"Faced with global warming, rising sea levels, and the climate-related extremes they intensify, the question is no longer whether some communities will retreat—moving people and assets out of harm's way—but why, where, when, and how they will retreat," the study begins.
The researchers suggest that it is time to rethink retreat, which is often seen as a last resort and a sign of weakness. Instead, it should be seen as the smart option and an opportunity to build new communities.
"We propose a reconceptualization of retreat as a suite of adaptation options that are both strategic and managed," the paper states. "Strategy integrates retreat into long-term development goals and identifies why retreat should occur and, in doing so, influences where and when."
The billions of dollars spent to rebuild the Jersey Shore and to create dunes to protect from future storms after Superstorm Sandy in 2012 may be a waste if sea level rise inundates the entire coastline.
"There's a definite rhetoric of, 'We're going to build it back better. We're going to win. We're going to beat this. Something technological is going to come and it's going to save us,'" said A.R. Siders, an assistant professor with the disaster research center at the University of Delaware and lead author of the paper, to the New York Times. "It's like, let's step back and think for a minute. You're in a fight with the ocean. You're fighting to hold the ocean in place. Maybe that's not the battle we want to pick."
Rethinking retreat could make it a strategic, efficient, and equitable way to adapt to the climate crisis, the study says.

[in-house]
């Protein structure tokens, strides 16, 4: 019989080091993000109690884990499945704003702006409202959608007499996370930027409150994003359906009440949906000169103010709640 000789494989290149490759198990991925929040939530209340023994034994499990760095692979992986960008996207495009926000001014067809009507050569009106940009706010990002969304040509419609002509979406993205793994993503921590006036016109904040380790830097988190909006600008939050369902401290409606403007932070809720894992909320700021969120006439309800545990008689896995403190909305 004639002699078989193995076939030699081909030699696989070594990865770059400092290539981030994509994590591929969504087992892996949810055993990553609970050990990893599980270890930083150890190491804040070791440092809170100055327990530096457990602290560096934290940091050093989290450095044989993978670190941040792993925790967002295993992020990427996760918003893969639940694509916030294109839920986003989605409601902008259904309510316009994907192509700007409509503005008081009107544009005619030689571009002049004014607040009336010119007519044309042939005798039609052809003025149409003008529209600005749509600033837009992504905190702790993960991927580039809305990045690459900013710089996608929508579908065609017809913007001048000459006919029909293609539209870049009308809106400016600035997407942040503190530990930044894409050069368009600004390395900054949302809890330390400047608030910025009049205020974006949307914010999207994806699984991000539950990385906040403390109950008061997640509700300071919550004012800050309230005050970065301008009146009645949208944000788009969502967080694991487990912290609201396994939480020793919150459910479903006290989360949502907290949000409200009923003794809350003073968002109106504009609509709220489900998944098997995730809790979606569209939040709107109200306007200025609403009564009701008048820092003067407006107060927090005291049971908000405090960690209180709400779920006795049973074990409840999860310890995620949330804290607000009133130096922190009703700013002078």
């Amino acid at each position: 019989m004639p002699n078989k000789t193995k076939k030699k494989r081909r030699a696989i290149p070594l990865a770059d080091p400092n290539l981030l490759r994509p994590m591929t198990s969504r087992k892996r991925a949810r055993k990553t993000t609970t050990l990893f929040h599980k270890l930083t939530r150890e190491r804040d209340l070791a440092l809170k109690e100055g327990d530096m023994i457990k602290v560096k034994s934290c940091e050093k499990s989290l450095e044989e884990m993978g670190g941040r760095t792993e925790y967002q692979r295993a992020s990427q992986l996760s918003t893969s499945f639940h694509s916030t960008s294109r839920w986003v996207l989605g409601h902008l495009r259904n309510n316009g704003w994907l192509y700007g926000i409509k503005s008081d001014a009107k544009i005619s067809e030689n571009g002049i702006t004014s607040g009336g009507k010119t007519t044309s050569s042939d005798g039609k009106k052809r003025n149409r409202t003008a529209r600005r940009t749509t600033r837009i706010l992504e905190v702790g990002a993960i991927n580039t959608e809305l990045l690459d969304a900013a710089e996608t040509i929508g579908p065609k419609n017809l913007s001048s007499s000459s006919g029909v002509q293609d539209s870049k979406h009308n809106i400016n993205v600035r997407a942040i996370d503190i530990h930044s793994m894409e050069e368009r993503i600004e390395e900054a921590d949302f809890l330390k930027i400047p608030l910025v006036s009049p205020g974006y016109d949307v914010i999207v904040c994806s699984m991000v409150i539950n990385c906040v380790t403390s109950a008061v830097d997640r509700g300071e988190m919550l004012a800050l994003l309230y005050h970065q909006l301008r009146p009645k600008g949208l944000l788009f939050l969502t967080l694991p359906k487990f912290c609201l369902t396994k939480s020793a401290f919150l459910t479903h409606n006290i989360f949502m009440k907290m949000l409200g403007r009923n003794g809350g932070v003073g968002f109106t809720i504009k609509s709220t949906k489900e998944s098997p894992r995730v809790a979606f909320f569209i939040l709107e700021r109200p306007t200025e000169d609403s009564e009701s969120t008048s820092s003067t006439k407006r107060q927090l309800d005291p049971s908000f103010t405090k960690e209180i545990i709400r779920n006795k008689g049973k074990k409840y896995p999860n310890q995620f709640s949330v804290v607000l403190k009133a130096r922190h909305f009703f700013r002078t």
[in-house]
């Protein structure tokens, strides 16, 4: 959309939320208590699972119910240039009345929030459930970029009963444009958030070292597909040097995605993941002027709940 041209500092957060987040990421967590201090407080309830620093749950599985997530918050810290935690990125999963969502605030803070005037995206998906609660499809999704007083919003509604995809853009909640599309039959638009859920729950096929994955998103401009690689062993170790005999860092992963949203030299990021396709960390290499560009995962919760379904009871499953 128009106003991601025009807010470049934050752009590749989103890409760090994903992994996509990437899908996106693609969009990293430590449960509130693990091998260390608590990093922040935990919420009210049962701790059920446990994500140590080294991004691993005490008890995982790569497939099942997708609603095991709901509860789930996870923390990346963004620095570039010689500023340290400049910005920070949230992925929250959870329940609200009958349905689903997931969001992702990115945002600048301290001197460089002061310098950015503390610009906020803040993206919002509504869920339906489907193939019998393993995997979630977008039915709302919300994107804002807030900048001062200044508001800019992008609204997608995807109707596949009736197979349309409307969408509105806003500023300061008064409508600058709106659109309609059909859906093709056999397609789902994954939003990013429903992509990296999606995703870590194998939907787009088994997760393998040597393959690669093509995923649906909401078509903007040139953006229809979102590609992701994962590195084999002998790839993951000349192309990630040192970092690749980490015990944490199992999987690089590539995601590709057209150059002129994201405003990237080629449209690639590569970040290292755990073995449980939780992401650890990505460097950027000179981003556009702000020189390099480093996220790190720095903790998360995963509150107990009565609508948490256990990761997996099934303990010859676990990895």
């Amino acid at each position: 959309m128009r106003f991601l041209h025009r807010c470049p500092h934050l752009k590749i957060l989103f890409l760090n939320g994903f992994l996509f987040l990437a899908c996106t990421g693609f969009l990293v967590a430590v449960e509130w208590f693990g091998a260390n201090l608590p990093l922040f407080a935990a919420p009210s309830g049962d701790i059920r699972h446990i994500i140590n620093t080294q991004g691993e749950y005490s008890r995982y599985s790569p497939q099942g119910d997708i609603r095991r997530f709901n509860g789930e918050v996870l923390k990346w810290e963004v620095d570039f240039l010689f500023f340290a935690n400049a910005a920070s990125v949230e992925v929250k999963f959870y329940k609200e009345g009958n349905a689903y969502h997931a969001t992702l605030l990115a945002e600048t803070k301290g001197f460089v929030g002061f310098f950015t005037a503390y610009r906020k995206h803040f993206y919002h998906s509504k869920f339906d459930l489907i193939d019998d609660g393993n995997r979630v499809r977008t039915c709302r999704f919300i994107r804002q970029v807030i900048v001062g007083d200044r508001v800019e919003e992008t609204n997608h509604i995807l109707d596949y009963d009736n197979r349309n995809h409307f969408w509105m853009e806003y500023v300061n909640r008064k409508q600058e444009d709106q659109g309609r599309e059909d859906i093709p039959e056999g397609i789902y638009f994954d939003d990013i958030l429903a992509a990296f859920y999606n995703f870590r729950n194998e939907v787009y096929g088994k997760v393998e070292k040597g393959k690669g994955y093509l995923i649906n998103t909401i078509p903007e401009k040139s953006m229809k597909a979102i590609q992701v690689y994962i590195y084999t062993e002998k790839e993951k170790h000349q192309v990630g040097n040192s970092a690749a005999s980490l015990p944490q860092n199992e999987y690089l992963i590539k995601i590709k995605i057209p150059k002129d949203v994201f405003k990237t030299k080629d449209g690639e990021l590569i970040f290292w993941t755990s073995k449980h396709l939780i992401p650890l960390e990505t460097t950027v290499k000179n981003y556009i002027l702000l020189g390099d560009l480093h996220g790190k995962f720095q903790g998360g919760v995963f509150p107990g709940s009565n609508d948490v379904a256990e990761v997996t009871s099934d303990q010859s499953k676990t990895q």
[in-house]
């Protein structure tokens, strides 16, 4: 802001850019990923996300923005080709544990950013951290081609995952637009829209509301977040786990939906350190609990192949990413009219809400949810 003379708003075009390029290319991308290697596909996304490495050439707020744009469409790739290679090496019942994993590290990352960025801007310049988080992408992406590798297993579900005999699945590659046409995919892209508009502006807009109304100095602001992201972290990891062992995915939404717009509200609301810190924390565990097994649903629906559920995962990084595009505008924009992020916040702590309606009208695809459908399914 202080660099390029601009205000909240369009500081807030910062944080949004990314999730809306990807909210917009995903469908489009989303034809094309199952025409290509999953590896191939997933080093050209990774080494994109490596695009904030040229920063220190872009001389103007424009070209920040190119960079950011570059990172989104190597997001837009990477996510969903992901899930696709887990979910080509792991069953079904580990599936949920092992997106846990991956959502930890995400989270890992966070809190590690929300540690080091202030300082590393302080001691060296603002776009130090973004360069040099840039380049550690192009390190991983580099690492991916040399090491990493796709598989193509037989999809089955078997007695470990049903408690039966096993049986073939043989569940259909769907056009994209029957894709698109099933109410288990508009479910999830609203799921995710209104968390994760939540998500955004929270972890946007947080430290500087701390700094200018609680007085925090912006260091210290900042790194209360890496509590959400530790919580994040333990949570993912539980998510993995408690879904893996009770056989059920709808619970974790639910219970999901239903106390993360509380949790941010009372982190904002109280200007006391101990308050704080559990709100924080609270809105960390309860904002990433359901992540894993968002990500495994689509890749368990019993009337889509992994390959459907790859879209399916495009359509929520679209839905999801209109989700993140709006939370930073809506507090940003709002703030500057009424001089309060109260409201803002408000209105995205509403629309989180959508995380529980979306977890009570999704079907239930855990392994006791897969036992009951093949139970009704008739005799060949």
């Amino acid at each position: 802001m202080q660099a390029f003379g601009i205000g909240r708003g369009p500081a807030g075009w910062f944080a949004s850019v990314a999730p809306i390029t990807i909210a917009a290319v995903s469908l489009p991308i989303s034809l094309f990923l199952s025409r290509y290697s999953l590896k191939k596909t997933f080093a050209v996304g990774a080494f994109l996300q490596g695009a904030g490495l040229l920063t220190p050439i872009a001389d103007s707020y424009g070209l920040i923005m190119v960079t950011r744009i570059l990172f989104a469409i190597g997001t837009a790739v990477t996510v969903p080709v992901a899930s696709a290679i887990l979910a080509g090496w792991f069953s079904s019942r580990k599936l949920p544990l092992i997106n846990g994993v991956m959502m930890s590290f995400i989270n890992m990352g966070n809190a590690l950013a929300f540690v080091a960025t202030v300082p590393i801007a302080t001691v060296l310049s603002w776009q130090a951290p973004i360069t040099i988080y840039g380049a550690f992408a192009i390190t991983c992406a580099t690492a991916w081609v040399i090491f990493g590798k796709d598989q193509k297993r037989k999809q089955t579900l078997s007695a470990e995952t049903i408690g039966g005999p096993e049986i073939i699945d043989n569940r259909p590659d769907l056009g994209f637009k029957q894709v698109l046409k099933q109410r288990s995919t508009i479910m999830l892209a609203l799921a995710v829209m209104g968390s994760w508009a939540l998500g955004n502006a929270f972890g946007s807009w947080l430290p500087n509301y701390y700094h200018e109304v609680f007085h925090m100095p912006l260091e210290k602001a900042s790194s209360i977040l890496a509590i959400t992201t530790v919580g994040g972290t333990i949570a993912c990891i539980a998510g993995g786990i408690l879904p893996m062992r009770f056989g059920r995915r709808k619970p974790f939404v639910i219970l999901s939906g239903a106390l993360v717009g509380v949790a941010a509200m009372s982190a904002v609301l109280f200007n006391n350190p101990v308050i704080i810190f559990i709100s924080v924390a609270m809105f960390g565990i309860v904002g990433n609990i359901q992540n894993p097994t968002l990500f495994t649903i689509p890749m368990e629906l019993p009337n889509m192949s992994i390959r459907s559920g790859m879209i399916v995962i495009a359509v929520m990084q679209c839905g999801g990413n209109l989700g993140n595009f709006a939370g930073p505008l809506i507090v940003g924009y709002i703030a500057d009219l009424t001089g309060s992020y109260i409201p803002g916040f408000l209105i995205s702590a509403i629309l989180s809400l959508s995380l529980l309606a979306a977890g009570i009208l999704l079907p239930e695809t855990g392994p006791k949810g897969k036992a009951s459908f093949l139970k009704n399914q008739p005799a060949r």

Dr. Siders pointed out that it has happened before. She noted that in the 1970s, the small town of Soldiers Grove, Wisconsin moved itself out of the flood plain after one too many floods. The community found and reoriented the business district to take advantage of highway traffic and powered it entirely with solar energy, as the New York Times reported.
That's an important lesson now that rising sea levels pose a catastrophic risk around the world. Nearly 75 percent of the world's cities are along shorelines. In the U.S. alone coastline communities make up nearly 40 percent of the population— more than 123 million people, which is why Siders and her research team are so forthright about the urgency and the complexities of their findings, according to Harvard Magazine.
Some of those complexities include, coordinating moves across city, state or even international lines; cultural and social considerations like the importance of burial grounds or ancestral lands; reparations for losses or damage to historic practices; long-term social and psychological consequences; financial incentives that often contradict environmental imperatives; and the critical importance of managing retreat in a way that protects vulnerable and poor populations and that doesn't exacerbate past injustices, as Harvard Magazine reported.
If communities could practice strategic retreats, the study says, doing so would not only reduce the need for people to choose among bad options, but also improve their circumstances.
"It's a lot to think about," said Siders to Harvard Magazine. "And there are going to be hard choices. It will hurt—I mean, we have to get from here to some new future state, and that transition is going to be hard.…But the longer we put off making these decisions, the worse it will get, and the harder the decisions will become."
To help the transition, the paper recommends improved access to climate-hazard maps so communities can make informed choices about risk. And, the maps need to be improved and updated regularly, the paper said as the New York Times reported.
"It's not that everywhere should retreat," said Dr. Siders to the New York Times. "It's that retreat should be an option. It should be a real viable option on the table that some places will need to use."
Leaked documents show that Jair Bolsonaro's government intends to use the Brazilian president's hate speech to isolate minorities living in the Amazon region. The PowerPoint slides, which democraciaAbierta has seen, also reveal plans to implement predatory projects that could have a devastating environmental impact.
Last week we received positive news on the border wall's imminent construction in an Arizona wildlife refuge. The Trump administration delayed construction of the wall through about 60 miles of federal wildlife preserves.